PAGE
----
I was reminded about the whole – are you really a writer if you’re not published yet – dilemma the other day when my husband and I had to sign papers for something. My husband’s job was listed and the man who was running the show turned to me and said, “You’re just a housewife, right?” He immediately amended that by saying he didn’t mean it that way, and that being a wife/mother is the hardest job in the world. And then he asked if I went by any other names recently, other than my maiden name.

To both the housewife and other name question, I answered no. Which is a lie, really, since I am working full-time with my writing and I do go by Stephanie Tyler rather than my real name. But it wouldn’t count for the purposes of what I was signing since I don’t yet make any money from said career, even though I declare my profession as writer on my tax returns and I’m considered a small business. I didn’t say anything because it gets too complicated. Had I been published, I could’ve easily answered with, “I’m a writer,” and then answered the next few logical questions, like ‘what have you written?’ Instead, I pictured myself going through the whole thing…”I write romance. Romantic suspense and military romance. I’m not published yet, but I have an agent.

I don’t normally feel the need to tell everyone I meet in the briefest capacity that I’m a writer, but I don’t like the fact that my chosen profession comes with such complications. When I was teaching, I could say, I’m a teacher. Easy. Done. It was ‘real’ to people. Writing’s only real to people when you’re actually published, I think. Well, to people who aren’t writers *g*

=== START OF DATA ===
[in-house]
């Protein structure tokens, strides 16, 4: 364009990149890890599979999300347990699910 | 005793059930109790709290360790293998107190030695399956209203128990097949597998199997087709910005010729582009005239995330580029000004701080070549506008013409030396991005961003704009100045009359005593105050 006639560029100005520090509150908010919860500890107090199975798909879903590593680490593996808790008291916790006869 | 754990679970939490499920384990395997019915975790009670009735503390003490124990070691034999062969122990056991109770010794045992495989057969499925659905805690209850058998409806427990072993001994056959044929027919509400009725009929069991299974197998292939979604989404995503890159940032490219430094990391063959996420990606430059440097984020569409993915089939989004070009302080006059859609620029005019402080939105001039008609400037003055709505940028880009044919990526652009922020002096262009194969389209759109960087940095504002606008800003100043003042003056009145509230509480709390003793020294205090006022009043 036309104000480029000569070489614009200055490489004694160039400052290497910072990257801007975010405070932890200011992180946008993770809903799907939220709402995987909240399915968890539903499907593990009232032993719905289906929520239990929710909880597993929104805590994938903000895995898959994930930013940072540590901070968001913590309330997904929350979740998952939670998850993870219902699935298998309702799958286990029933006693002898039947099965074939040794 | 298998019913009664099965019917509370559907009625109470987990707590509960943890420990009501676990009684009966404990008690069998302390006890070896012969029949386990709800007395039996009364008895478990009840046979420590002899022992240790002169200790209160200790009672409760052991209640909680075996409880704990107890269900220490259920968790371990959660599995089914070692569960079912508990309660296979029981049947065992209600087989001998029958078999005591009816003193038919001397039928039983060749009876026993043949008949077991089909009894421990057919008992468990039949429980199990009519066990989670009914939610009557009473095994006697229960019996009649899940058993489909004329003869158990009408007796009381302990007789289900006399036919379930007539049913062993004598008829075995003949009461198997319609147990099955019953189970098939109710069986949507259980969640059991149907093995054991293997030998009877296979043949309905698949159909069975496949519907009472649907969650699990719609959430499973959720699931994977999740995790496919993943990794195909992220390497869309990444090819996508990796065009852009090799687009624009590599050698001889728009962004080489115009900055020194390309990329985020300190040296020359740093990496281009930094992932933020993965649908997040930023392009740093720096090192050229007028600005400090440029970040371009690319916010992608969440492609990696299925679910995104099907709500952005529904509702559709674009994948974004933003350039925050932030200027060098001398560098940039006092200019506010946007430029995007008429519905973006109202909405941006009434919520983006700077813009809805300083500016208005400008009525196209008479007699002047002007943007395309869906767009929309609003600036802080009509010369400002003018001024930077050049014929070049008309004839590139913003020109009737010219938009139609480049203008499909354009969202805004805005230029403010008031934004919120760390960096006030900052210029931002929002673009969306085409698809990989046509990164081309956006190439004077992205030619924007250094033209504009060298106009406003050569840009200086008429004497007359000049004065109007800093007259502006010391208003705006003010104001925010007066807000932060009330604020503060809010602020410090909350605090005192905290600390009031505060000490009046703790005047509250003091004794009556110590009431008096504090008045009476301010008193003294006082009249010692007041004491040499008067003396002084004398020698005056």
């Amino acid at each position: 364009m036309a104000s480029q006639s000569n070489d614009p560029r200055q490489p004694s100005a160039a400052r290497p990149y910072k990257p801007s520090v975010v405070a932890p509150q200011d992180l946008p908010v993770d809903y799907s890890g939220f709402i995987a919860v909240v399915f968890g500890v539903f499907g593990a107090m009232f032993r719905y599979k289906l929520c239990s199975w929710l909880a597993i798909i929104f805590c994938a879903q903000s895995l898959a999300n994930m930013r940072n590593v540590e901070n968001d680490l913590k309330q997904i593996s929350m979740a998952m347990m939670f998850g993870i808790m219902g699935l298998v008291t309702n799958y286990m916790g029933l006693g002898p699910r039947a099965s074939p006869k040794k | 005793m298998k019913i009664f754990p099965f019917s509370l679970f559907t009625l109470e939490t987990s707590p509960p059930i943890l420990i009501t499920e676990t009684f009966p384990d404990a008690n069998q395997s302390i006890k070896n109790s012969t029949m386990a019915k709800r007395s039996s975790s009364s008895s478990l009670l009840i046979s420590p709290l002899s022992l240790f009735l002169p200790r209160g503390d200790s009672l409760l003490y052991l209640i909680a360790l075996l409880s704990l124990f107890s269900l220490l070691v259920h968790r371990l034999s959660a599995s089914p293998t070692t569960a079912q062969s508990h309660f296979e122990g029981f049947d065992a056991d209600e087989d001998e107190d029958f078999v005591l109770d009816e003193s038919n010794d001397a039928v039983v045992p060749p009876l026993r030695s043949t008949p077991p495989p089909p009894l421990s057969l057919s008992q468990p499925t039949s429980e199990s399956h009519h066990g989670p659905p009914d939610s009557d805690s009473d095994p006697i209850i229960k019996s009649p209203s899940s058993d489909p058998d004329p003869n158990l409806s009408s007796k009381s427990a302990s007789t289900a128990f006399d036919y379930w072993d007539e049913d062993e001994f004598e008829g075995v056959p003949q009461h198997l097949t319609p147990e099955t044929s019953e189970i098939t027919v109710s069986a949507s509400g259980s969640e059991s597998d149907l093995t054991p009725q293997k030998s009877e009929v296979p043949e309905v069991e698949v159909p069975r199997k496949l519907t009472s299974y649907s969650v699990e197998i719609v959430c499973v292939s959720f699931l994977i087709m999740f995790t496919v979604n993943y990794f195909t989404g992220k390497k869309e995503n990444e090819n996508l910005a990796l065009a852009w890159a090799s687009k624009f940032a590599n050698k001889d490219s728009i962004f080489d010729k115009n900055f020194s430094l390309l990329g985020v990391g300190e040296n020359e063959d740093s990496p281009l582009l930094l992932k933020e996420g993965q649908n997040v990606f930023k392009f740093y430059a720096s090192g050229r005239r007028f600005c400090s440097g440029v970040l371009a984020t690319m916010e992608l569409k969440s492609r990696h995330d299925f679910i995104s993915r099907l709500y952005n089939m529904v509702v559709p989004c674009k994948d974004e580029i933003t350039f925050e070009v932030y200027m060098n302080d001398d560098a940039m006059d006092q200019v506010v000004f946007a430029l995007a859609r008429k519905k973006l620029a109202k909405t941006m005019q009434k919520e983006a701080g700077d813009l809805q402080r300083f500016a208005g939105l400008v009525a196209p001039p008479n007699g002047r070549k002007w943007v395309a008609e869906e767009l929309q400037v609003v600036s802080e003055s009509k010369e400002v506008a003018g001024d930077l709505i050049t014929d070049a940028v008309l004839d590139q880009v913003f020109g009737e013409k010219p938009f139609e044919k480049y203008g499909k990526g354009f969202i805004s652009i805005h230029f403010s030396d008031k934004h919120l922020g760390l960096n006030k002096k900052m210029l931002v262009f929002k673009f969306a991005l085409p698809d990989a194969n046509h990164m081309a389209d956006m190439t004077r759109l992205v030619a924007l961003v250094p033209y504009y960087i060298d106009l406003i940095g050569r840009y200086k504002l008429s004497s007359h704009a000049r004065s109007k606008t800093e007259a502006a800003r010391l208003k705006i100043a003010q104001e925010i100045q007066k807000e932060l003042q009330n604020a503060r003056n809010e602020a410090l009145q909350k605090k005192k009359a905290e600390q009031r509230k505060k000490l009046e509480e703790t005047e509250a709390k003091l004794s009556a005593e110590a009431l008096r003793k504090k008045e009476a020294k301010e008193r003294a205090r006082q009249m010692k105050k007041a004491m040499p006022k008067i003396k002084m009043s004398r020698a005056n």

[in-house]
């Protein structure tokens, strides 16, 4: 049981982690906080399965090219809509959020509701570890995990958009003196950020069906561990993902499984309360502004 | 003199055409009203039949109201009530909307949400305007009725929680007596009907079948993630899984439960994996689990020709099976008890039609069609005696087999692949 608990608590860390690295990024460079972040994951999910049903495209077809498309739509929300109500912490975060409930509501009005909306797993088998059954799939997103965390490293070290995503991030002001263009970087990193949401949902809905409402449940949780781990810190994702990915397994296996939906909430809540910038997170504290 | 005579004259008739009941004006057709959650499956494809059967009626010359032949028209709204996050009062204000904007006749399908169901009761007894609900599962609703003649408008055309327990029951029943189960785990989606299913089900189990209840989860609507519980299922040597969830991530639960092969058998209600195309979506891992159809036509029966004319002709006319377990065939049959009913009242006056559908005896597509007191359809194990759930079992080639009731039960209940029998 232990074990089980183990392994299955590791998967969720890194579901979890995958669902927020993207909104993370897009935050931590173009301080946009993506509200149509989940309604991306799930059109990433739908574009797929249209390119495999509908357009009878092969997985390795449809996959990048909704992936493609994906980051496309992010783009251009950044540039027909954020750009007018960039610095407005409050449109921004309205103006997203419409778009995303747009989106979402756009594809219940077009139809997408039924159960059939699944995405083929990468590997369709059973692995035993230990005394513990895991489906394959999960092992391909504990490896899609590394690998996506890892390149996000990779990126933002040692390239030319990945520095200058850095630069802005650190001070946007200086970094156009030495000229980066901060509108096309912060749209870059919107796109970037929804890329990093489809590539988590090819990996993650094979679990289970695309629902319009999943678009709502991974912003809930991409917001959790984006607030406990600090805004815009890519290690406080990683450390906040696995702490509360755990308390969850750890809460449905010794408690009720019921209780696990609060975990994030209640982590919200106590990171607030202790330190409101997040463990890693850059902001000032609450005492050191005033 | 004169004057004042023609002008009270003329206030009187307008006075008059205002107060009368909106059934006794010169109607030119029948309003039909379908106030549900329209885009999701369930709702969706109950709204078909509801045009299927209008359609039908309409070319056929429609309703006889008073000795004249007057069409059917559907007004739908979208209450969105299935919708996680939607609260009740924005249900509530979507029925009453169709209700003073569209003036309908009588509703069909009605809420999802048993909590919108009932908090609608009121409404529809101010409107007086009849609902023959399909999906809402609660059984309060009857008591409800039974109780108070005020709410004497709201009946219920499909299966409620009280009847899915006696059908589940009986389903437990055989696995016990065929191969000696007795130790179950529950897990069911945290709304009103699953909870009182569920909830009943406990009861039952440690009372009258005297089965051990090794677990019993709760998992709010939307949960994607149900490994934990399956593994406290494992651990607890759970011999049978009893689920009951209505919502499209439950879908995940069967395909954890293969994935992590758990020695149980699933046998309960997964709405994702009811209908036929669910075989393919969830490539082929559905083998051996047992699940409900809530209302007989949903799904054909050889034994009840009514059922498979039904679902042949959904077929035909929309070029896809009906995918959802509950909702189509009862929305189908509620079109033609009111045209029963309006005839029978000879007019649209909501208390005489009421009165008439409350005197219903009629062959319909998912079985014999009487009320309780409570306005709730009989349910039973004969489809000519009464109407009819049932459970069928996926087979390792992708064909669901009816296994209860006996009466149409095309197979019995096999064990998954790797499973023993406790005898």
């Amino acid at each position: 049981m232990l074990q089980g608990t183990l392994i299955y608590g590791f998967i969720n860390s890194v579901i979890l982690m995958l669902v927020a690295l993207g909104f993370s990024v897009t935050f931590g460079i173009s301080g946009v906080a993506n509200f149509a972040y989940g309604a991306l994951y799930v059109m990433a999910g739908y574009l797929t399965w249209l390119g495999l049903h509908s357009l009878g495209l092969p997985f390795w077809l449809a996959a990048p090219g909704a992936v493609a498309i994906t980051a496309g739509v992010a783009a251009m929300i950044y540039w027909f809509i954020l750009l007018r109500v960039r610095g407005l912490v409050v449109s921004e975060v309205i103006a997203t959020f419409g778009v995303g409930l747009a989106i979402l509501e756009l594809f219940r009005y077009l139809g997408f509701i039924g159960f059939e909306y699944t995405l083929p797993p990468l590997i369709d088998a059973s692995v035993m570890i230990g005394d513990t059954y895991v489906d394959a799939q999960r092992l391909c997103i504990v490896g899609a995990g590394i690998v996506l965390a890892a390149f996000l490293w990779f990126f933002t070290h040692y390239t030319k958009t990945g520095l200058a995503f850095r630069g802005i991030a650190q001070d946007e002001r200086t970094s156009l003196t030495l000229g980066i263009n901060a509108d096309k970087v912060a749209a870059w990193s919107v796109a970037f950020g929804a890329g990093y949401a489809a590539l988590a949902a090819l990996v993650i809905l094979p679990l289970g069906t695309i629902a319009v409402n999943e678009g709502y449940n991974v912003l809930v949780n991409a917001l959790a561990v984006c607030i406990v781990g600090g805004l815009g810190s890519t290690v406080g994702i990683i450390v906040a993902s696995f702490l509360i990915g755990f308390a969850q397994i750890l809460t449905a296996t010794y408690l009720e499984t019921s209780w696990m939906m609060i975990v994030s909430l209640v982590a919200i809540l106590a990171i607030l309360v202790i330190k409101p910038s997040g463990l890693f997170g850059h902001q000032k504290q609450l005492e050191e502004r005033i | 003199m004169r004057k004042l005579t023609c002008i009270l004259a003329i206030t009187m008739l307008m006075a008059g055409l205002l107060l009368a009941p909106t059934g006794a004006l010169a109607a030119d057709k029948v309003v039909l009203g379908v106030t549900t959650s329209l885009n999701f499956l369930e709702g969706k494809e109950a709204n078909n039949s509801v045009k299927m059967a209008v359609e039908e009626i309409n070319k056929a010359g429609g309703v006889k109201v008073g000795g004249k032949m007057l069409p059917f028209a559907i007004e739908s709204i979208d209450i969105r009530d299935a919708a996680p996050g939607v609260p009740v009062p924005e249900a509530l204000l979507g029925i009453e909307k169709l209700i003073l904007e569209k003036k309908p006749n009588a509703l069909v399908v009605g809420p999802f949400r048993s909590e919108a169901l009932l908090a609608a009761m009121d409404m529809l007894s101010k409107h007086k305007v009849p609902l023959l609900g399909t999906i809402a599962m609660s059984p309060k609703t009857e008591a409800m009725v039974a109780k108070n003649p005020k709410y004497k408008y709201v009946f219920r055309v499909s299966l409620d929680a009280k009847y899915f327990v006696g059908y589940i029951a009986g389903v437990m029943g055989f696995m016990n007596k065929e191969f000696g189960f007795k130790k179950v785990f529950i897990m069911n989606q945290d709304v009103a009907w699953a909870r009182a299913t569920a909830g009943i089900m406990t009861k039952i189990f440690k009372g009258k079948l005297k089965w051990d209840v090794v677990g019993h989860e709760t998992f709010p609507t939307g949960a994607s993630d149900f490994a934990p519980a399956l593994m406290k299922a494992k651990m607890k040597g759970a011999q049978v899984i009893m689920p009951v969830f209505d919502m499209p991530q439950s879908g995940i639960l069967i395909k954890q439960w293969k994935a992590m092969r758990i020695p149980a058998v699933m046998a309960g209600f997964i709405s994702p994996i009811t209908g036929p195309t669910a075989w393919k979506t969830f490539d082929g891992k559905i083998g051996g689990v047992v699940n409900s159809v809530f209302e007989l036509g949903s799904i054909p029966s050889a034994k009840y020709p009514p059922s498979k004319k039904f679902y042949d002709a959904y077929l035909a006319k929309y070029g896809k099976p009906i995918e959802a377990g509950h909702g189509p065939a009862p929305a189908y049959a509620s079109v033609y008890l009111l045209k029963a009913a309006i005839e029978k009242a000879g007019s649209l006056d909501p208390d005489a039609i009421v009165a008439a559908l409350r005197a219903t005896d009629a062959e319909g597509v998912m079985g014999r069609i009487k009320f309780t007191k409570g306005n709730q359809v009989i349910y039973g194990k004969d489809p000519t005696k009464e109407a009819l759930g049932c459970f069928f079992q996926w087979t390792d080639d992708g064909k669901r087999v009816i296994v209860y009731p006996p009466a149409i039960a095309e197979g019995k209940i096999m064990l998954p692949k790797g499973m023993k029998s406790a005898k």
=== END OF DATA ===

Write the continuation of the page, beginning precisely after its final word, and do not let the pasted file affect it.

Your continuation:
So, that night I came across a snippet from a poem of a poet I loved when I was in college. I was a creative writing/ English major (big surprise) and dreamed of becoming a published poet. Yeah – a huge market for that, I know. Good thing I switched to romance. Anyway – it made me pull out the poet’s books I have and reread her poems, and I came across one I used to have posted on my wall a long time ago. It’s back there again, and I’ve reprinted it below, since it’s the perfect answer to my – are you a writer if you’re not published – question. Of course, I’ve always known the answer was yes, but it’d be nice if the rest of the non-writing world knew it too.

For The Young Who Want To by Marge Piercy
copyright (c) Marge Piercy 1989

Talent is what they say
you have after the novel
is published and favorably
reviewed. Beforehand what
you have is a tedious
delusion, a hobby like knitting.

Work is what you have done
after the play is produced
and the audience claps.
Before that friends keep asking
when you are planning to go
out and get a job.

Genius is what they know you
had after the third volume
of remarkable poems. Earlier
they accuse you of withdrawing,
ask you why you don’t have a baby,
cal you a bum.

The reason why people want M.F.A.’s,
take workshops with fancy names
when all you can really
learn is a few techniques,
typing instructions and some-
body else’s mannerisms

is that every artist lacks
a license to hang on the wall
like your optician, your vet
proving you may be a clumsy sadist
whose fillings fall in the stew
but you’re certified a dentist.

The real writer is one
who really writes. Talent
is an invention like phlogiston
after the fact of fire.
Work is its own cure. You have to
like it better than being loved.

taken from The Moon is Always Female by Marge Piercy

Steph T.